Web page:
Senator HEBERT. Are you speaking of the requirements of the statute when you detail all these proceedings?
Mr. CAVERS. This is a composite picture, Senator, of the requirements of the statute, plus my
Senator HEBERT. Your construction of what would happen?
Mr. CAVERS. Plus my construction of what would happen. In other words, the statute requirements are set out in paragraph (d) of section 22 as requiring that he advise the committee when he deems there is need for a regulation.
Now my contribution to that is prior to that advice he will have made a study of the problem.
Senator HEBERT. Which, however, need not be done under the law
Mr. CAVERS. Which need not be done under the law. Practically, I should say, it would be impossible to proceed without it. If it were not done, then of course that burden would be cast upon the advisory committee, in order to enable it to formulate a regulation.
Senator HEBERT. And it need not be done by the advisory committee?
Mr. CAVERS. No; that is a possibility. Senator HEBERT. And yet the Secretary could arrive at findings of fact which are conclusive!
Mr. CAVERS. We still have more steps to take, however, Senator.
Senator HEBERT. You mean in your interpretation or in the statute?
Mr. CAVERs. In the statute, fortunately.
The next step is upon the receipt of a proposed regulation by a dilatory or negligent committee the Secretary will give notice of a public hearing, and at that hearing evidence will have to be laid before him with respect to the substance of the regulation, with regard to its desirability and validity.
After that hearing or hearings the Secretary is authorized to formulate and promulgate the regulation, but no such regulation will be promulgated without the approval of a majority of the members of the committee. Incidentally, I should have stated, the regulation proposed must be approved by a majority of the committee.
Now the Secretary will have had to have evidence presented to him at that hearing on behalf of the standard or tolerance, whichever may be involved, because otherwise there would be no basis in fact for his finding, no basis in the evidence in the record of the hearing. We provide that the findings of fact by the Secretary shall be conclusive if in accordance with law. "If in accordance with law” is a phrase common in administrative law statutes and has recently been interpreted in a case before the United States Supreme Court from which Senator Copeland quoted a sentence yesterday. Chief Justice Hughes in that case said:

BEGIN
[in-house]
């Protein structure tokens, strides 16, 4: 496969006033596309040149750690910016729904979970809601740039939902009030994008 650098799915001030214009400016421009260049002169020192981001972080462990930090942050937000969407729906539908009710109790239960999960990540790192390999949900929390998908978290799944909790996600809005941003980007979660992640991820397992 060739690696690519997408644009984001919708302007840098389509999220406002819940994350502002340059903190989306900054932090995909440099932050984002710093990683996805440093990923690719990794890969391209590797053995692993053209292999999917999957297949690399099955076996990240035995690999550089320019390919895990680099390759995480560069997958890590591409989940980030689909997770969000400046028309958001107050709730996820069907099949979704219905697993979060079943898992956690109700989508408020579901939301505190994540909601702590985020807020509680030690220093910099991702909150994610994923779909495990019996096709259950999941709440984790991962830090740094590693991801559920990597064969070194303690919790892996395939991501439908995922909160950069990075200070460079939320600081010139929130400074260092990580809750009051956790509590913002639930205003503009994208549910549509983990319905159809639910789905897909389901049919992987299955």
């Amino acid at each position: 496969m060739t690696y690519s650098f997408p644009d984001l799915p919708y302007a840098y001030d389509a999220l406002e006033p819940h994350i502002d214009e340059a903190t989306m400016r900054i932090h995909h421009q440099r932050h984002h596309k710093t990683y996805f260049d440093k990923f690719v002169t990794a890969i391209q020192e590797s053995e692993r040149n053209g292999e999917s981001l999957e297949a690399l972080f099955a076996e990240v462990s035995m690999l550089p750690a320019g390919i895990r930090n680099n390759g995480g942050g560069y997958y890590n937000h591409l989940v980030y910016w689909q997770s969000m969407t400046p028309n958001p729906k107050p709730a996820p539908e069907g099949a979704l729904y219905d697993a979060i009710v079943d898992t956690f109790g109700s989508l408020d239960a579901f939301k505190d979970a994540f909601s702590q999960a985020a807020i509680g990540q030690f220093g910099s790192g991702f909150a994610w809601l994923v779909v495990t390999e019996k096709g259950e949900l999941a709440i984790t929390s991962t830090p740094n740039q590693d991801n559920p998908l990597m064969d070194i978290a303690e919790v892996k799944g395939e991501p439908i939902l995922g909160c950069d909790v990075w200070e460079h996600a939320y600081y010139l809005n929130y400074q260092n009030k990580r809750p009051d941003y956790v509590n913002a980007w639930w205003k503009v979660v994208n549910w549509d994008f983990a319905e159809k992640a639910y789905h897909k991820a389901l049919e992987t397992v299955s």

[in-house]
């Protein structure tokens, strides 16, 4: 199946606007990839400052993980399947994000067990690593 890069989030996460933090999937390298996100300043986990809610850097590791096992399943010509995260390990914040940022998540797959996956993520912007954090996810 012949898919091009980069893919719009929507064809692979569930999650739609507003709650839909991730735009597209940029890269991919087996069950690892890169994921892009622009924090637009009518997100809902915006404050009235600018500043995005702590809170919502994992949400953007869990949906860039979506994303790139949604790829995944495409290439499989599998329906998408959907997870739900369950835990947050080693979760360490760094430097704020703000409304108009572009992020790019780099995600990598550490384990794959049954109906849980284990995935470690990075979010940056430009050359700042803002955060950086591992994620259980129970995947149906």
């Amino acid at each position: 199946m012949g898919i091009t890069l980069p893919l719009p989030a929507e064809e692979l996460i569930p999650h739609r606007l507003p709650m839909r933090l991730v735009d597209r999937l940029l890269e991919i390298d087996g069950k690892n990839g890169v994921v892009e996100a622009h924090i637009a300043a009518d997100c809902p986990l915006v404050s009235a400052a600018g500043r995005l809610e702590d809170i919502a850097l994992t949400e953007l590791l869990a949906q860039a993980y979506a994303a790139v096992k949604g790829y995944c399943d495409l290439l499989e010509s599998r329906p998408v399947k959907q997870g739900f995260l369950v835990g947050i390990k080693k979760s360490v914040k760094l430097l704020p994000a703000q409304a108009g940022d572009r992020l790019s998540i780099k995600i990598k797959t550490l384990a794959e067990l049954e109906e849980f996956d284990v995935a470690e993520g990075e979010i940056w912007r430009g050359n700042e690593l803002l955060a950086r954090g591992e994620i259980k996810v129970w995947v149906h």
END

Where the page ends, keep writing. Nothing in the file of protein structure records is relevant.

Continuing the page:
An award not supported by evidence in the record is not in accordance with law.
That was our understanding in the drafting of this sentence.
Senator HEBERT. Would you go so far as to say, inasmuch as law is based upon reason that if a finding were unreasonable then it would not be in accordance with law, if it looks to you to be unreasonable then it would not be in accordance with law?
Mr. CAVERS. The question of what evidence would sustain a finding would, I suppose, have to be considered by the court. When we
I say, “supported by evidence ", that evidence would have to be relevant, that evidence would have to be substantial. A mere scintilla of evidence certainly would not meet that requirement.
Senator HEBERT. If you don't mind, let us take the concrete illustration here, this package before me on the table. There is a tolerance to be allowed here as to how near the top the contents must go, so that the will not be misleading. Now then, after all this investigation, the Secretary makes an order and says that it must go within a half an inch, the contents must reach within half an inch of the top not to be misleading. Well, it is misleading, nevertheless, in a lesser degree than if it were 1 inch, if the contents reached 1 inch from the top, but there is tolerance and after the Secretary has made his finding, that is conclusive. Well, what remedy is there for the manufacturer of that? That is the point that has been brought up all the way through this discussion.
Mr. CAVERs. The regulation, I should say, is not conclusive. The findings of fact which the Secretary will have made to support that regulation are what we regard as conclusive. Now what those findings would be in the case of a package is something that I suppose Mr. Campbell would be in a better position to answer than I. I should say one of the considerations would have to be the commercial problem of how full packages of this sort could properly be consistent with the requirements of manufacturing and selling, the shaking down process, the expansion and shrinkage of the material. Another consideration would be the expectation of purchasers, also the good trade practice with respect to such packages.
After he had made those findings, supported by evidence in the record, he would then promulgate the regulation which you suggest, namely, that such packages must be filled within one half inch of the top. Let us suppose that a manufacturer feels aggrieved at such a regulation. He then avails himself of the provisions of section 23 and files a bill to enjoin the Secretary from enforcing that regulation. The question is then brought before the court. The court will look to the record, will ascertain whether the evi